Trump-Clinton Debate Fact Check: "Locker Room Talk" to Sexual Assault Claims

A look at some of the claims raised by Donald Trump and Hillary Clinton in the debate and how they compare with the facts.

Donald Trump mischaracterized the record on Hillary Clinton's defense of her husband and her own treatment of women when he brought up Bill Clinton's sexual history and other episodes of the past during Sunday night's second presidential debate.

Below, a look at some of the claims in the second presidential debate:

TRUMP On women linked to Bill Clinton sexually: "Hillary Clinton attacked those same women and attacked them viciously."

THE FACTS There is no clear, independent evidence that Hillary Clinton "viciously" attacked women who alleged or confirmed sexual contact with her husband.

To be sure, in the 1992 Democratic primaries, she was deeply involved in the Clinton campaign's effort to discredit one accuser, actress Gennifer Flowers, who alleged she had a long-running affair with Bill Clinton. Both Clintons acknowledged past troubles in their marriage but sought to undermine Flowers' claims. Bill Clinton later acknowledged in a 1998 court deposition that he had a sexual encounter with Flowers.

Hillary Clinton was also quoted over the years making disparaging comments about other women linked with her husband.

What is lacking is proof that she engineered efforts to smear their reputation. Diane Blair, a political science professor and long-time Hillary Clinton friend who died in 2000, left behind an account of private interviews with Hillary Clinton in which she told her during the Monica Lewinsky affair that she considered the former White House intern a "narcissistic loony toon."


TRUMP On Hillary Clinton's behavior when, as a young public defender, she was assigned to represent an accused child rapist: "She's seen on two separate occasions, laughing at the girl who was raped. Kathy Shelton, that young woman, is here with us tonight."

THE FACTS At no point was Clinton seen laughing at the victim.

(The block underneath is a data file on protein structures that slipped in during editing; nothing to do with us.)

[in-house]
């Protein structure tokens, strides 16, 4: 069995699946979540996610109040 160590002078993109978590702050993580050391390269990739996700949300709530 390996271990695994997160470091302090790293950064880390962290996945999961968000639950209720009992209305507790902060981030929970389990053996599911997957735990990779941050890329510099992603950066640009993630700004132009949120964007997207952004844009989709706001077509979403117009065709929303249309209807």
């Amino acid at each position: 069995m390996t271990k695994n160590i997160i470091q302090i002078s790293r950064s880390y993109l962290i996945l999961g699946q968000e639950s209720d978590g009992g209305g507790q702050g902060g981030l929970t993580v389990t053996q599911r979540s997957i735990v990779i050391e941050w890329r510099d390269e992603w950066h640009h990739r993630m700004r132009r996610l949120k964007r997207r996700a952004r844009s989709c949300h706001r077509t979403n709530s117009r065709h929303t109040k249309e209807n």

In 1975, at the age of 12, Shelton was sexually assaulted in Northwest Arkansas. Clinton was asked by a judge overseeing the case to represent her alleged attacker. After the prosecution lost key evidence, Clinton's client entered a plea to a lesser charge.

In an interview a decade later, Clinton expressed horror at the crime, but was recorded on tape laughing about procedural details of the case. The audio has been seized on by conservative groups looking to attack Clinton's presidential candidacy but does not convey mirth at the girl's fate.


TRUMP Asked whether he was describing sexual assault in video footage from 2005 in which he made sexually predatory and crude comments about women: "No, I didn't say that at all."

THE FACTS Trump clearly described groping women without their permission in a footage captured by Access Hollywood. And Trump said he would automatically kiss women he considered beautiful.

"I don't even wait. And when you're a star, they let you do it. You can do anything," Trump said. "Grab them by the p----. You can do anything."

In the audio, first reported by the Washington Post, Trump also described his sexual advances toward a married woman. "I moved on her like a bitch. But I couldn't get there. And she was married."


TRUMP Described the consequences of a sexual harassment lawsuit against former President Bill Clinton: "He lost his license. He had to pay an $850,000 fine."

THE FACTS Trump's facts are, at best, jumbled. In 1998, lawyers for Bill Clinton settled with former Arkansas state employee Paula Jones for $850,000 in her four-year lawsuit alleging sexual harassment. Clinton did not acknowledge wrongdoing in the settlement. But Trump erred in describing the legal consequences of that case. In a related case before the Arkansas State Supreme Court, Clinton was fined $25,000 and his Arkansas law license was suspended for five years. Clinton also faced disbarment before the U.S. Supreme Court, but he opted to resign from the court's practice instead of facing any penalties.


TRUMP Asked whether he had ever sexually assaulted a women, said: "No, I have not."

THE FACTS There's no proof that Trump sexually assaulted women, but he's been accused of it before.

Trump's first wife, Ivana Trump, accused him of rape in a deposition in the early 1990s. She later said she didn't mean it literally, but rather that she felt violated. Trump also was sued for sexual harassment in 1997 by Jill Harth, a woman who, along with her romantic partner, was pitching Trump to get involved in a pin-up competition in the early 1990s.

In a recent interview with The New York Times, Harth said Trump ran his hands up her skirt during dinner in 1992, and on another occasion, she said Trump tried to force himself on her in his daughter Ivanka's bedroom. "Next thing I know he's pushing me against a wall and has his hands all over me," Harth told the newspaper. Harth dropped her harassment lawsuit against Trump after he settled a separate breach of contract lawsuit. Trump has denied Harth's allegations.